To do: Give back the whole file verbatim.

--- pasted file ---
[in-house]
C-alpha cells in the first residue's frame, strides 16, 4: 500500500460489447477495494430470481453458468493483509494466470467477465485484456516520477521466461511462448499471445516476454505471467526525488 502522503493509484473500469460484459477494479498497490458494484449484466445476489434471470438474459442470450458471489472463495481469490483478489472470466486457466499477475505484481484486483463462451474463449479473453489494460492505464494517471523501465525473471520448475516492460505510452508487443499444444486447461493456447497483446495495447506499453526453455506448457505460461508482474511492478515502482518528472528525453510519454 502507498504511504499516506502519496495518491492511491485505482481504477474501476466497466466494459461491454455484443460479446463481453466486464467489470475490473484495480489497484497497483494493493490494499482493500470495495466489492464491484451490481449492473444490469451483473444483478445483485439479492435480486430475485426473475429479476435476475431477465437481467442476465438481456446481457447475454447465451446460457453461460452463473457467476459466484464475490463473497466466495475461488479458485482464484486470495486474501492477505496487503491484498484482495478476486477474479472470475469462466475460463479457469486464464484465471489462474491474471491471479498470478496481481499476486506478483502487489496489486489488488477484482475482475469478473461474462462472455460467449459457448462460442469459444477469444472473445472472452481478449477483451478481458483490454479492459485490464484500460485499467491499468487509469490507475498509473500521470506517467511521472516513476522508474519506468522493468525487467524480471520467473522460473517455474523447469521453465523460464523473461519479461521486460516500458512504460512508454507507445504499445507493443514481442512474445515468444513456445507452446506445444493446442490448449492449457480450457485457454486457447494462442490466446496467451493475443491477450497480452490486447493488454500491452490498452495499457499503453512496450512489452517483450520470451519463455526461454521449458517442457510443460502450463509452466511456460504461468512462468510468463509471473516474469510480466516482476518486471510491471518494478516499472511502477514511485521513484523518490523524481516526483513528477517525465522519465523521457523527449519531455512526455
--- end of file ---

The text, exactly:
[in-house]
C-alpha cells in the first residue's frame, strides 16, 4: 500500500460489447477495494430470481453458468493483509494466470467477465485484456516520477521466461511462448499471445516476454505471467526525488 502522503493509484473500469460484459477494479498497490458494484449484466445476489434471470438474459442470450458471489472463495481469490483478489472470466486457466499477475505484481484486483463462451474463449479473453489494460492505464494517471523501465525473471520448475516492460505510452508487443499444444486447461493456447497483446495495447506499453526453455506448457505460461508482474511492478515502482518528472528525453510519454 502507498504511504499516506502519496495518491492511491485505482481504477474501476466497466466494459461491454455484443460479446463481453466486464467489470475490473484495480489497484497497483494493493490494499482493500470495495466489492464491484451490481449492473444490469451483473444483478445483485439479492435480486430475485426473475429479476435476475431477465437481467442476465438481456446481457447475454447465451446460457453461460452463473457467476459466484464475490463473497466466495475461488479458485482464484486470495486474501492477505496487503491484498484482495478476486477474479472470475469462466475460463479457469486464464484465471489462474491474471491471479498470478496481481499476486506478483502487489496489486489488488477484482475482475469478473461474462462472455460467449459457448462460442469459444477469444472473445472472452481478449477483451478481458483490454479492459485490464484500460485499467491499468487509469490507475498509473500521470506517467511521472516513476522508474519506468522493468525487467524480471520467473522460473517455474523447469521453465523460464523473461519479461521486460516500458512504460512508454507507445504499445507493443514481442512474445515468444513456445507452446506445444493446442490448449492449457480450457485457454486457447494462442490466446496467451493475443491477450497480452490486447493488454500491452490498452495499457499503453512496450512489452517483450520470451519463455526461454521449458517442457510443460502450463509452466511456460504461468512462468510468463509471473516474469510480466516482476518486471510491471518494478516499472511502477514511485521513484523518490523524481516526483513528477517525465522519465523521457523527449519531455512526455